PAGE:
Tuesday, September 27, 2011

'Whispering Laurels''

'Whispering Laurels', the Beverly Duer estate designed by Delano & Aldrich c. 1929 in Laurel Hollow, with landscaping by the Olmsted Brothers. Duer was a member of the Guaranty Trust Co. and a trustee of the Village of Laurel Hollow. The house and 3 acres is currently for sale for $4,275,000, click HERE to see the listing on Daniel Gale Sotheby's. Click HERE to see 'Whispering Laurels' on google earth and HERE on bing.



Listing photos from Daniel Gale Sotheby's.

21 comments:

The Down East Dilettante said...

Clever boys, Delano and Aldrich. They knew how to bend the rules, and were in full command of their vocabulary. Chic, stylish, imaginative.

The Down East Dilettante said...

....and despite the fairly alarming interior decor, at least the interior bones are intact---nothing that a little mirror smashing and a chandelier intervention can't cure.

The Devoted Classicist said...

Why anyone would attempt to "jazz up" a Delano & Aldrich interior is beyond me. Other than undoing the do, it is quite a handsome house. The real estate listing reports no garage; is that because of a property subdivision? Looking at the shape of the lot, that must be the case.

The Ancient said...

TDED --

My thoughts exactly.*

If the right sort of buyer can get past the amiable brutality of the exterior lines, they would do well to seek out D&A's original drawings and do what they can to restore the original decoration.
_____________
*Christopher Gray writes in the Times: "Other firms approached Delano & Aldrich's grasp of traditional Anglo-American styles in the service of the New York upper classes, but none seem to have been unconventional enough to mix the classical orders of architecture with a modern imagination in ways that tinkered with ancient precedents to introduce whimsey into million-dollar budgets."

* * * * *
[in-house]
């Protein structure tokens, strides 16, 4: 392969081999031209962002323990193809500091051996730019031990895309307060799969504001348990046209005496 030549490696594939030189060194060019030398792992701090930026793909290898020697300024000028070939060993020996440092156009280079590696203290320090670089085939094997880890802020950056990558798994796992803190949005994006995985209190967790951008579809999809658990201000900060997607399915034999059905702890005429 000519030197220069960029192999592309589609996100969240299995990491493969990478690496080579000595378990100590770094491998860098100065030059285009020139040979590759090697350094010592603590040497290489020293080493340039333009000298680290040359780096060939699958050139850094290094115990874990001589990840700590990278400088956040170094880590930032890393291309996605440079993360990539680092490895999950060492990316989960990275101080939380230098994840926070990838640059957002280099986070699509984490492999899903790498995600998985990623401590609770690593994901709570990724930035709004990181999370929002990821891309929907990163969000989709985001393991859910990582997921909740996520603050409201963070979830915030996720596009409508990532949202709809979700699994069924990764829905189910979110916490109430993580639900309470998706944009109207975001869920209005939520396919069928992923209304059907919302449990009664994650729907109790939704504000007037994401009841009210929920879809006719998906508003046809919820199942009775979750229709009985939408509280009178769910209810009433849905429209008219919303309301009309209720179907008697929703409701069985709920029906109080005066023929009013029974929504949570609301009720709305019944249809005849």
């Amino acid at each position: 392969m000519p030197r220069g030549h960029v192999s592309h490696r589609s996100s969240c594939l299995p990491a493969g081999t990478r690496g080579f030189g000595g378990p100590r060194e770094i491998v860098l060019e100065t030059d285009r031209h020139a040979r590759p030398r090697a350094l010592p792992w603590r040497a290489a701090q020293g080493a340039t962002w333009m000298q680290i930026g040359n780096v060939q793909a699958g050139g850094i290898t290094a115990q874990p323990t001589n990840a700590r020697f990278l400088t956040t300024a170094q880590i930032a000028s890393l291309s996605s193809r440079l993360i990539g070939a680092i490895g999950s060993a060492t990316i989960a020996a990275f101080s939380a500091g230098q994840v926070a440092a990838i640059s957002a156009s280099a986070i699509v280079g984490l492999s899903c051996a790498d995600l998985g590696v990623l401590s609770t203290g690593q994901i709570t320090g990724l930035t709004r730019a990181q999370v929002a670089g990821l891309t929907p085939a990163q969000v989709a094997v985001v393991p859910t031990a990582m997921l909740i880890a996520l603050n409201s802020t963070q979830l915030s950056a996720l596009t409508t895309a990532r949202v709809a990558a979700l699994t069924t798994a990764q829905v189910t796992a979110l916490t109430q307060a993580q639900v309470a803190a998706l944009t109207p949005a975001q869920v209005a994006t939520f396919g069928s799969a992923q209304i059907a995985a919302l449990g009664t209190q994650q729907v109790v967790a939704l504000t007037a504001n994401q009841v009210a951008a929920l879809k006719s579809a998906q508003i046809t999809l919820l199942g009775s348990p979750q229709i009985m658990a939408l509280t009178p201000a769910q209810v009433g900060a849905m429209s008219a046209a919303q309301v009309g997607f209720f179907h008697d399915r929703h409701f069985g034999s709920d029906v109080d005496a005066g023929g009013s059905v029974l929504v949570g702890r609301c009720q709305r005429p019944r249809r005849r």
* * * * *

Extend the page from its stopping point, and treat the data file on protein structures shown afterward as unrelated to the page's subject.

The Down East Dilettante said...

@Ancient: Yes, that's what I was trying to say. Exactly. Delano and Aldrich were magicians. What they did looks easy, but is almost impossible to pull off---as witness the many new traditionalist architects who try, but don't succeed.

Doug Floor Plan said...

The realtor brags: “Amazing Restored Brick 1929 Delano & Aldrich Manor. No Surfaced Untouched, But Retains Original Character;” which to me translates: “Amazing but not completely tastefully Restored Brick 1929 Delano & Aldrich Manor. No Surface Not Tarted Up, But Retains Original Character Because a Greater Power, or Maybe Lack of Funds Prevented Irreversible Alterations.”

I’m also surprised money was not spent putting a garage in the service courtyard since there is room for one & it wouldn’t materially interfere with the look of the house; & because money was spent on a swimming pool (which isn’t there in the Bing views) complete with arcing jets of water.

I would love to see the floor plan for this house.

Anonymous said...

http://www.thelocationcompanyny.com/houses/3771-dr-LH8.htm

Here are many pictures taken by the Location Company. It shows many interesting details.

The Down East Dilettante said...

Okay, win a few, lose a few. The Location Company photos give a great sense of the spaces---beautifully proportioned, full of light, the long gallery leading down to a living room...beautiful simple details, and then, THEN, we're treated to that spa addition. That must go. Immediate amputation recommended. The exterior is so wrong in so many ways, and having only ten fingers, I can't count them all...

The Ancient said...

I do wonder about people who build that sort of master bath.

(The old Southern expression "raised by wolves" comes to mind.)

Anonymous said...

http://www.thelocationcompanyny.com/
Here's the website for the location company. I saw a few of the mansions they use/have for movies. They seem to take care of the properties pretty well. I wouldn't object to them buying them for this purpose. it's better than being knocked down for those horrible mcmansions.